Jesus stopped by a well to rest while his disciples went on to buy food. During this rest period, Jesus encountered a Samaritan woman. Their conversation changed her life and the lives of the townspeople she brought back to meet him. When the disciples returned and urged Jesus to eat, he explained that he had been nourished by sharing the truth of God’s love with those who needed it.

 

I had my first taste of that kind of nourishment years ago, when I was working full time. One day, I found myself with an unexpected hour of free time before I had to pick my daughter up at school. I didn’t know what to do with this precious windfall. Beginning a new chapter in my spiritual journey, I decided to pray and ask God what he wanted me to do with the extra time. I felt a strong nudge to go to my daughter’s second grade classroom even though school was still in session. The urge was completely out of character for me, but very persistent. I reasoned that I had asked God for direction and received an answer, so I’d better act on it. Feeling shy and nervous, I walked in to the classroom anyway, smiled, and asked if I could help. The teacher, my daughter, her classmates were all surprised, but no more surprised than I was myself. Following the teacher’s instructions, I began helping the children with their lessons.

 

As it turns out, an hour or so earlier, the teacher had received a phone call about a family member who had taken ill. Although she still was running her class, the teacher was understandably concerned. An extra pair of adult hands in the classroom that afternoon was just the thing. I know, because the teacher told me all this after class was dismissed. I could not have felt more energized and nourished, all because I asked to know God’s will for me for that day and did the work he gave me to do. I didn’t convert a town, but I made a difference in at least two lives that day.

 

Prayer: Lord, show me what you want me to do today and give me the willingness to do it.

 

Reflection: What might God have planned for you today?

Wednesday’s Word: Gifts

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Each one, as a good manager of God’s different gifts, must use for the good of others the special gift he has received from God. 1 Peter 4:10

 

What’s your special gift? Sometimes it’s hard to answer that question. Maybe we were brought up to think acknowledging our talents wasn’t being humble and so we learned to deny our abilities—at least in front of others. Belittling ourselves is NOT humility, it’s another form of egotism, keeping ourselves the center of our focus. Besides, there’s a difference between recognizing our gifts and thinking those gifts put us in some special level of worthiness.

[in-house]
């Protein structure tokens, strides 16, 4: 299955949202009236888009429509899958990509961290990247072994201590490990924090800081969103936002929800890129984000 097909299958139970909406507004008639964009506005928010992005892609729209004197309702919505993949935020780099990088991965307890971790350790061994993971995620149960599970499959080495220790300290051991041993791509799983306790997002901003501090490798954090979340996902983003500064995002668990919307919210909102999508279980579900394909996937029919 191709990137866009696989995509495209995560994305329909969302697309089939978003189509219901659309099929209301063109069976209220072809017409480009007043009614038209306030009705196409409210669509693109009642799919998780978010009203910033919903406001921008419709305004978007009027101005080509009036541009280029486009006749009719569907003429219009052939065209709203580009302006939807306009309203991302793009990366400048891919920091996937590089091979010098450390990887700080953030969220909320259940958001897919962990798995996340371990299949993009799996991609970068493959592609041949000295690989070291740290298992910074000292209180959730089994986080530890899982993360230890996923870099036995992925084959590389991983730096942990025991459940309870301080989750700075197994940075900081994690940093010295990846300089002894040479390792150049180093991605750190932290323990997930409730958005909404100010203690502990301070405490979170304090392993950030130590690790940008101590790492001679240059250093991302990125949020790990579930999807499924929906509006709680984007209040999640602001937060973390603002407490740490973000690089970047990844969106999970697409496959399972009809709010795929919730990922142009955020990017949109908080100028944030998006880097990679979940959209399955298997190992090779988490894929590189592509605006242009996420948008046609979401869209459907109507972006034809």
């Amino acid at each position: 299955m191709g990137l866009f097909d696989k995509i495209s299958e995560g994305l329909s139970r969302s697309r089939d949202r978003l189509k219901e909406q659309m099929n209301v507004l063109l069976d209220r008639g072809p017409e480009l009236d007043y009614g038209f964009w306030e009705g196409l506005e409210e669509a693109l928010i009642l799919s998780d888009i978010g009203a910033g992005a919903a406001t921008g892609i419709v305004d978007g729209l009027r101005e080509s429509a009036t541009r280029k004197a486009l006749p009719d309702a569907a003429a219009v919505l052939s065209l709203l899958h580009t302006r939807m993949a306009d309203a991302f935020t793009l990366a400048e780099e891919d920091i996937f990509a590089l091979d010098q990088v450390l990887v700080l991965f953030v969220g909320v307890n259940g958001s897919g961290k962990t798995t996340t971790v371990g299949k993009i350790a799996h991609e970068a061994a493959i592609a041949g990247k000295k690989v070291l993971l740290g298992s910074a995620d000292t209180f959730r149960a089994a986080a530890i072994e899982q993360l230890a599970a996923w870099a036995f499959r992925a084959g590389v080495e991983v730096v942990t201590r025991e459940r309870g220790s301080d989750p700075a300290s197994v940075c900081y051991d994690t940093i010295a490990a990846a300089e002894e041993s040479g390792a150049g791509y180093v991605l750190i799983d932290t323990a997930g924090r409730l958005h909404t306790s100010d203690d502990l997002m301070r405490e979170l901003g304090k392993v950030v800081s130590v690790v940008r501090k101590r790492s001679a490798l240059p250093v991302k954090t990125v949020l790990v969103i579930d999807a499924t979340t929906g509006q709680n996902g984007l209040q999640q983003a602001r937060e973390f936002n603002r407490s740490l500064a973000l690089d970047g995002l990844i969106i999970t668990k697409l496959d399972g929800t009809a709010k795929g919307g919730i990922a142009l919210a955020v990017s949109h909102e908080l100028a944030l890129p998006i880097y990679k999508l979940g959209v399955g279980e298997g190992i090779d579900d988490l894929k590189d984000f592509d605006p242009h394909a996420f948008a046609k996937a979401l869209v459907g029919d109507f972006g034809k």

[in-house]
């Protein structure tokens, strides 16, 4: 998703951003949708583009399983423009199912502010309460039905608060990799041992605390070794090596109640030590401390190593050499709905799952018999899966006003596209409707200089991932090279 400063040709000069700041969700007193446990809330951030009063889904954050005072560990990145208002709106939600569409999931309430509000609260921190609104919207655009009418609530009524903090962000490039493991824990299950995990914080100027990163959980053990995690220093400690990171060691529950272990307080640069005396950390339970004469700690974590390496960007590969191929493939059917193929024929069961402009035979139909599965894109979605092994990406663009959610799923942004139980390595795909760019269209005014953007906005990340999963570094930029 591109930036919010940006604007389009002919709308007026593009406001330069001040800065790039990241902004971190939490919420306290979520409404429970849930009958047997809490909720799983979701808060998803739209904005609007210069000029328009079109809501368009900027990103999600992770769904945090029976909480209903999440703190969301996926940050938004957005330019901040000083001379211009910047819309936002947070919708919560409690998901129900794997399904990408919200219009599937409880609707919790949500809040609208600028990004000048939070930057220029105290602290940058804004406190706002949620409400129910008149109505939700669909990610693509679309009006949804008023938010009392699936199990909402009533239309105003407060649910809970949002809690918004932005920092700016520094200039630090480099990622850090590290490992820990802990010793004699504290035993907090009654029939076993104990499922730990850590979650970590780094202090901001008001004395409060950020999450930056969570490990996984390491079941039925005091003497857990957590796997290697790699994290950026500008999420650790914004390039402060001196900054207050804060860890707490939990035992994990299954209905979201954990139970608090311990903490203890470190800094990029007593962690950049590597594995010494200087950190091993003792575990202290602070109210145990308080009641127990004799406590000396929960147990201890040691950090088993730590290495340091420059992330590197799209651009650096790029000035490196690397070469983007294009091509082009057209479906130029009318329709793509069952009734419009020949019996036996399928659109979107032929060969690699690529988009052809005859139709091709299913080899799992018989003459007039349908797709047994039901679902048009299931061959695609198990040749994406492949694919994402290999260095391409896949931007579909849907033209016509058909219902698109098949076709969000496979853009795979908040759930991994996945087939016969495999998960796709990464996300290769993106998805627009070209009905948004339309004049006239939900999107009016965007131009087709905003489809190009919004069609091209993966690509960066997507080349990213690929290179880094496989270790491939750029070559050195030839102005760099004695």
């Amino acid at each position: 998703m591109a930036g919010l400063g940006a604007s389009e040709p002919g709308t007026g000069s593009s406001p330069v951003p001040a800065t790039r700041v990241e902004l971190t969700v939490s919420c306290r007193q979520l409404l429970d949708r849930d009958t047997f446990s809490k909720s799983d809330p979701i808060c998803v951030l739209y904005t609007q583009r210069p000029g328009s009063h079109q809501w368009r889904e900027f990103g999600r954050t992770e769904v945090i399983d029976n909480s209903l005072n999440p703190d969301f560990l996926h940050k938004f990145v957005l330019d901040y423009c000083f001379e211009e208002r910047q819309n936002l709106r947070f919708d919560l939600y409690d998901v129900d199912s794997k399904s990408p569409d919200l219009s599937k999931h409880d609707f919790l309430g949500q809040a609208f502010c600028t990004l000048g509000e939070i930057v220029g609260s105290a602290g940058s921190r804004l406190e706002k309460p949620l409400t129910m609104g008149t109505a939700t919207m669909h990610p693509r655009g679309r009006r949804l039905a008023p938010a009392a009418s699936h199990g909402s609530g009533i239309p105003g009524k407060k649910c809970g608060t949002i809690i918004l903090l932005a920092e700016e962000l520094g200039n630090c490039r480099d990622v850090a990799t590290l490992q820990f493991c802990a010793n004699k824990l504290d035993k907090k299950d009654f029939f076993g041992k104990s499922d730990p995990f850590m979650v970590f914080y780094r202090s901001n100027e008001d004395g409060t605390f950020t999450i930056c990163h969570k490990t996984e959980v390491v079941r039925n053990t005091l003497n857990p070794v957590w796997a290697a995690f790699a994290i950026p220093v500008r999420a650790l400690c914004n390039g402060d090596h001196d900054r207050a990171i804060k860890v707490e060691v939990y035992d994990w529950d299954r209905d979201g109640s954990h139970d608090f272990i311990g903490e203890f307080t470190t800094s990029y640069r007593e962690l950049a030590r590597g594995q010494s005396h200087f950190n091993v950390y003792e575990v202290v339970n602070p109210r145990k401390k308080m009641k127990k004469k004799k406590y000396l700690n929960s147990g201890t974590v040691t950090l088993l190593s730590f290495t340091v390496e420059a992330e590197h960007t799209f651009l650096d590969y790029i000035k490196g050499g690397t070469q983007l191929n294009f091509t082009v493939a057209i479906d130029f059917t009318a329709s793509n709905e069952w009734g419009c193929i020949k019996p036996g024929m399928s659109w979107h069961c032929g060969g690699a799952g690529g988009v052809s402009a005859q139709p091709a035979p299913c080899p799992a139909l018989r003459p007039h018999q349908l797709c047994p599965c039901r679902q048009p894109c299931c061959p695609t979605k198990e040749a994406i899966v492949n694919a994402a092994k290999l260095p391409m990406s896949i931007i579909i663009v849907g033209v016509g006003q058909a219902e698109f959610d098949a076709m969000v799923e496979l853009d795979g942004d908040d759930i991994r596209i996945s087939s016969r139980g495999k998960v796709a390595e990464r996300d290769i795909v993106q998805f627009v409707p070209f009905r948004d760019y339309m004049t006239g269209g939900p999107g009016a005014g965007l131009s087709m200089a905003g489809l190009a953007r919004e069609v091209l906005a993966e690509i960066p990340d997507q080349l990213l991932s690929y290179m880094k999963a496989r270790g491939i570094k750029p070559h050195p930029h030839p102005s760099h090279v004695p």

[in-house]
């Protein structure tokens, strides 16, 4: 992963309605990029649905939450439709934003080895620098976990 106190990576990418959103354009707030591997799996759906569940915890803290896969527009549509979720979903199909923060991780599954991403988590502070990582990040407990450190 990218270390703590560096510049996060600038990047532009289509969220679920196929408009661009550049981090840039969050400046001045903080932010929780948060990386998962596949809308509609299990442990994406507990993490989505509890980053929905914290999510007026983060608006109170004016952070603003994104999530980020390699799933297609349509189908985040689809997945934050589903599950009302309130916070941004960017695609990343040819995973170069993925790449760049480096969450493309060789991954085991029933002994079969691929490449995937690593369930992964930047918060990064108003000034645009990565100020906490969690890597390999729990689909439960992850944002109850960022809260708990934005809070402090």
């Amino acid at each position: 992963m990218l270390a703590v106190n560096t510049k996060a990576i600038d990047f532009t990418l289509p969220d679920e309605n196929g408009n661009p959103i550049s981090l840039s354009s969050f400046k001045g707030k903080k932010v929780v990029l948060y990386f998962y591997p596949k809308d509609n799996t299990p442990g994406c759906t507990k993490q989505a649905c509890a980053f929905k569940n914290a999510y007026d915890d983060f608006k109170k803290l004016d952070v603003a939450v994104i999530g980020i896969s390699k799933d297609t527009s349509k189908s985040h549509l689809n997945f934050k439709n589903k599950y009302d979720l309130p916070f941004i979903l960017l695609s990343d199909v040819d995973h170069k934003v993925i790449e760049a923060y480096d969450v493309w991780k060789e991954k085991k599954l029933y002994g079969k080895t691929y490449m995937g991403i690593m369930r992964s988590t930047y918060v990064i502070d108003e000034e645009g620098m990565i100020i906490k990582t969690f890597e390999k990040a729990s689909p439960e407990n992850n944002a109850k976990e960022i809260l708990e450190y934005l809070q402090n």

Gifts are given to share. When I was a kid, money was tight at our house. We always got a few things for Christmas, but often our gifts were games like Chinese checkers or Clue. We had to share those gifts to enjoy them. What’s the point of playing Chinese checkers by yourself? St. Peter tells us the point of the gifts that we’re given is not to show others how wonderful we are. Neither are we supposed to hide them, convinced of our inadequacy compared to the talents of others.

 

Maybe we’re good at sports, or math, or multi-tasking. Maybe we have musical talent, or a knack for putting people at ease, or seeing both sides of an issue. Whatever it is, it’s a gift. Maybe we’ve worked hard to develop that gift, but even willingness and perseverance are gifts. Not using our gifts is no better than showing off or bragging about them.

 

When we are focusing on others and not on ourselves, we don’t have to be afraid we’ll mess up or what we have to offer won’t be good enough. It’s not about us. It’s about passing on what we’ve been given for the good of others. Besides, we usually like doing what we’re good at, so the joy we pass on comes back to us as a sense of satisfaction, competence, and pleasure. What are you waiting for?

 

Prayer: Lord, help me see the gifts you’ve given me and guide me in using them.

 

Reflection: What are you doing with your gifts today?

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Meditations

But Jesus answered “The scripture says, ‘Human beings cannot live on bread alone, but need every word that God speaks.’” (Matthew 4:4)

 

All Bible quotes are from the Good News Translation unless otherwise noted.

 

It is reassuring that Jesus called fishermen and tax collectors to be his followers. These were laymen, not Scripture experts. It is wise to seek guidance from religious scholars and clergy who have studied Scripture to avoid errors in interpretation. But the Bible is also a gift given to each of us, to use as a basis for prayer and meditation.

 

I’m not a Biblical scholar; I’m an expert only on my own experience. Following the Scripture passage is a brief meditation along with a question or two as a springboard for your own reflections. Please feel free to share your own thoughts or insights on the passage by adding a comment. All comments are moderated, so please allow some time for your comment to be posted.